Browse Definitions :
Definition

ISRS (information storage and retrieval system)

An information storage and retrieval system (ISRS) is a network with a built-in user interface that facilitates the creation, searching, and modification of stored data. An ISRS is typically a peer-to-peer ( P2P ) network operated and maintained by private individuals or independent organizations, but accessible to the general public. Some, but not all, ISRSs can be accessed from the Internet. (The largest ISRS in the world is the Internet itself.)

Characteristics of an ISRS include lack of centralization, graceful degradation in the event of hardware failure, and the ability to rapidly adapt to changing demands and resources. The lack of centralization helps to ensure that catastrophic data loss does not occur because of hardware or program failure, or because of the activities of malicious hackers. Graceful degradation is provided by redundancy of data and programming among multiple computers. The physical and electronic diversity of an ISRS, along with the existence of multiple operating platforms, enhances robustness, flexibility, and adaptability. (These characteristics can also result in a certain amount of chaos.) In addition to these features, some ISRSs offer anonymity, at least in theory, to contributors and users of the information.

A significant difference between an ISRS and a database management system ( DBMS ) is the fact that an ISRS is intended for general public use, while a DBMS is likely to be proprietary, with access privileges restricted to authorized entities. In addition, an ISRS, having no centralized management, is less well-organized than a DBMS.

This was last updated in March 2011

Continue Reading About ISRS (information storage and retrieval system)

SearchCompliance

  • compliance risk

    Compliance risk is an organization's potential exposure to legal penalties, financial forfeiture and material loss, resulting ...

  • information governance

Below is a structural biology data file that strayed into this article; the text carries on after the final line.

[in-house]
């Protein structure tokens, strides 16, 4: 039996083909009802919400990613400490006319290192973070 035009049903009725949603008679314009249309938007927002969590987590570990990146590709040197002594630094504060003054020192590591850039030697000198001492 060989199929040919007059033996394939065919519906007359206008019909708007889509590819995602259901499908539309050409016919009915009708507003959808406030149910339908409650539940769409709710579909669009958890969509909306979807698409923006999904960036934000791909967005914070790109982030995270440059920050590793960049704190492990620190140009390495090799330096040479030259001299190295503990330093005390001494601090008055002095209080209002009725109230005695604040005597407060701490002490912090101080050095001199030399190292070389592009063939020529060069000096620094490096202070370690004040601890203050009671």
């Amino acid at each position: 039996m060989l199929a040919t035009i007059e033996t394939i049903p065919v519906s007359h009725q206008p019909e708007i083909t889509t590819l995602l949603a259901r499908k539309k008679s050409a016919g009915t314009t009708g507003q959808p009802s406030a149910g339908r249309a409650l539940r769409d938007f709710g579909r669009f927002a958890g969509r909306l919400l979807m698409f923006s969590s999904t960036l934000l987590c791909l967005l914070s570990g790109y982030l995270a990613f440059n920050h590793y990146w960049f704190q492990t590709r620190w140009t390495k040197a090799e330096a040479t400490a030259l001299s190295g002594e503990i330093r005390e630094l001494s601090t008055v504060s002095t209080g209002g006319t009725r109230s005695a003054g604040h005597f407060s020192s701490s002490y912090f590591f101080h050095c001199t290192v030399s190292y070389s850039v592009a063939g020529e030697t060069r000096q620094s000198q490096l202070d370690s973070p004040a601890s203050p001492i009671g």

Information governance is a holistic approach to managing corporate information by implementing processes, roles, controls and ...

  • enterprise document management (EDM)

    Enterprise document management (EDM) is a strategy for overseeing an organization's paper and electronic documents so they can be...

SearchSecurity

  • principle of least privilege (POLP)

    The principle of least privilege (POLP) is a concept in computer security that limits users' access rights to only what are ...

  • biometric authentication

    Biometric authentication is a security process that relies on the unique biological characteristics of individuals to verify they...

  • denial-of-service attack

    A denial-of-service (DoS) attack is a security event that occurs when an attacker makes it impossible for legitimate users to ...

SearchHealthIT

SearchDisasterRecovery

  • risk mitigation

    Risk mitigation is a strategy to prepare for and lessen the effects of threats faced by a business.

  • call tree

    A call tree is a layered hierarchical communication model that is used to notify specific individuals of an event and coordinate ...

  • Disaster Recovery as a Service (DRaaS)

    Disaster recovery as a service (DRaaS) is the replication and hosting of physical or virtual servers by a third party to provide ...

SearchStorage

  • cloud storage

    Cloud storage is a service model in which data is transmitted and stored on remote storage systems, where it is maintained, ...

  • cloud testing

    Cloud testing is the process of using the cloud computing resources of a third-party service provider to test software ...

  • storage virtualization

    Storage virtualization is the pooling of physical storage from multiple storage devices into what appears to be a single storage ...

Close